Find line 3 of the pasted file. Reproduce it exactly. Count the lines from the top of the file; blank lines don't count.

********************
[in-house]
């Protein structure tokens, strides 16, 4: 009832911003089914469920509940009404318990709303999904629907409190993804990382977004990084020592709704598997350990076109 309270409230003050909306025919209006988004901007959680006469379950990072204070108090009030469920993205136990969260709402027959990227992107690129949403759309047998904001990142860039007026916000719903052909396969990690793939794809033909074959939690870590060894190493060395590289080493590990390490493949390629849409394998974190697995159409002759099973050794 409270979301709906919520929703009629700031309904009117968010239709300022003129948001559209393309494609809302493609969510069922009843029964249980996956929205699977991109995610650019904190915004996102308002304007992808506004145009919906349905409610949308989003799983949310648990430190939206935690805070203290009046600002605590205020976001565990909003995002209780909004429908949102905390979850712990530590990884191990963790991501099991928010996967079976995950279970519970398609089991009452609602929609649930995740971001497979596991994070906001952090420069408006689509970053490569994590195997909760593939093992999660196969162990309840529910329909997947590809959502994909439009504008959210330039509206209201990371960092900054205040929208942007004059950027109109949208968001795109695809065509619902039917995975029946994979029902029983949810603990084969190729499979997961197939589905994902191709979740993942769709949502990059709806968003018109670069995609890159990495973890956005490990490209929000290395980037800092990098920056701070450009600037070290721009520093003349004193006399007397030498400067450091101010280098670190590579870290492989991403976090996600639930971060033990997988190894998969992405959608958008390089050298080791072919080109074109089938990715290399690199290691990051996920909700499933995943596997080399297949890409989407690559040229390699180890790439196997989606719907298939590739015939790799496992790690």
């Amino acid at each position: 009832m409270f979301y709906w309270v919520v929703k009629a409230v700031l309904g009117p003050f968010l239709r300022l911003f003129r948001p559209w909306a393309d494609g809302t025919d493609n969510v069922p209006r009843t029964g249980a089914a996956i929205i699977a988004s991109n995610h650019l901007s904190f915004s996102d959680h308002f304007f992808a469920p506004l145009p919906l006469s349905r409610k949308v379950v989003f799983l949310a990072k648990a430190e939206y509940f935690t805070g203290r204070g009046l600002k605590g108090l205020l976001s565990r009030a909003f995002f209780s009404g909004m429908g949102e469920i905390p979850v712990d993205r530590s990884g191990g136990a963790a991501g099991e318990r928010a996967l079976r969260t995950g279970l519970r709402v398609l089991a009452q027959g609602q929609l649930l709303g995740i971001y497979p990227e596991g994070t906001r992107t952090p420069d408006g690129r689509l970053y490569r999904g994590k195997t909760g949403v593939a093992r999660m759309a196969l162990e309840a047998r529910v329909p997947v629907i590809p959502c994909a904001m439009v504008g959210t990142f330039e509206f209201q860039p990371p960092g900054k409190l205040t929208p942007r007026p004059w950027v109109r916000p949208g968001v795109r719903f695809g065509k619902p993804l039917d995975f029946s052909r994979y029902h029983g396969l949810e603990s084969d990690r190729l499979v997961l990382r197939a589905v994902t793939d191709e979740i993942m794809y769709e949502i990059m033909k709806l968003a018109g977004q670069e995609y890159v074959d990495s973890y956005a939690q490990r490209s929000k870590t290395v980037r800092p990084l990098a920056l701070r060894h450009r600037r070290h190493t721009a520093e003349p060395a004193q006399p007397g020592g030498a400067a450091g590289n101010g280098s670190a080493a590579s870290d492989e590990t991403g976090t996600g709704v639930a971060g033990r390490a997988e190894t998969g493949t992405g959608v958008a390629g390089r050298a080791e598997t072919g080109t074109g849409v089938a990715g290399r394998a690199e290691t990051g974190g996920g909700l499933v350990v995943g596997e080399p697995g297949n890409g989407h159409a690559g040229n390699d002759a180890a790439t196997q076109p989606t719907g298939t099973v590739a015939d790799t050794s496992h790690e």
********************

């Amino acid at each position: 009832m409270f979301y709906w309270v919520v929703k009629a409230v700031l309904g009117p003050f968010l239709r300022l911003f003129r948001p559209w909306a393309d494609g809302t025919d493609n969510v069922p209006r009843t029964g249980a089914a996956i929205i699977a988004s991109n995610h650019l901007s904190f915004s996102d959680h308002f304007f992808a469920p506004l145009p919906l006469s349905r409610k949308v379950v989003f799983l949310a990072k648990a430190e939206y509940f935690t805070g203290r204070g009046l600002k605590g108090l205020l976001s565990r009030a909003f995002f209780s009404g909004m429908g949102e469920i905390p979850v712990d993205r530590s990884g191990g136990a963790a991501g099991e318990r928010a996967l079976r969260t995950g279970l519970r709402v398609l089991a009452q027959g609602q929609l649930l709303g995740i971001y497979p990227e596991g994070t906001r992107t952090p420069d408006g690129r689509l970053y490569r999904g994590k195997t909760g949403v593939a093992r999660m759309a196969l162990e309840a047998r529910v329909p997947v629907i590809p959502c994909a904001m439009v504008g959210t990142f330039e509206f209201q860039p990371p960092g900054k409190l205040t929208p942007r007026p004059w950027v109109r916000p949208g968001v795109r719903f695809g065509k619902p993804l039917d995975f029946s052909r994979y029902h029983g396969l949810e603990s084969d990690r190729l499979v997961l990382r197939a589905v994902t793939d191709e979740i993942m794809y769709e949502i990059m033909k709806l968003a018109g977004q670069e995609y890159v074959d990495s973890y956005a939690q490990r490209s929000k870590t290395v980037r800092p990084l990098a920056l701070r060894h450009r600037r070290h190493t721009a520093e003349p060395a004193q006399p007397g020592g030498a400067a450091g590289n101010g280098s670190a080493a590579s870290d492989e590990t991403g976090t996600g709704v639930a971060g033990r390490a997988e190894t998969g493949t992405g959608v958008a390629g390089r050298a080791e598997t072919g080109t074109g849409v089938a990715g290399r394998a690199e290691t990051g974190g996920g909700l499933v350990v995943g596997e080399p697995g297949n890409g989407h159409a690559g040229n390699d002759a180890a790439t196997q076109p989606t719907g298939t099973v590739a015939d790799t050794s496992h790690e």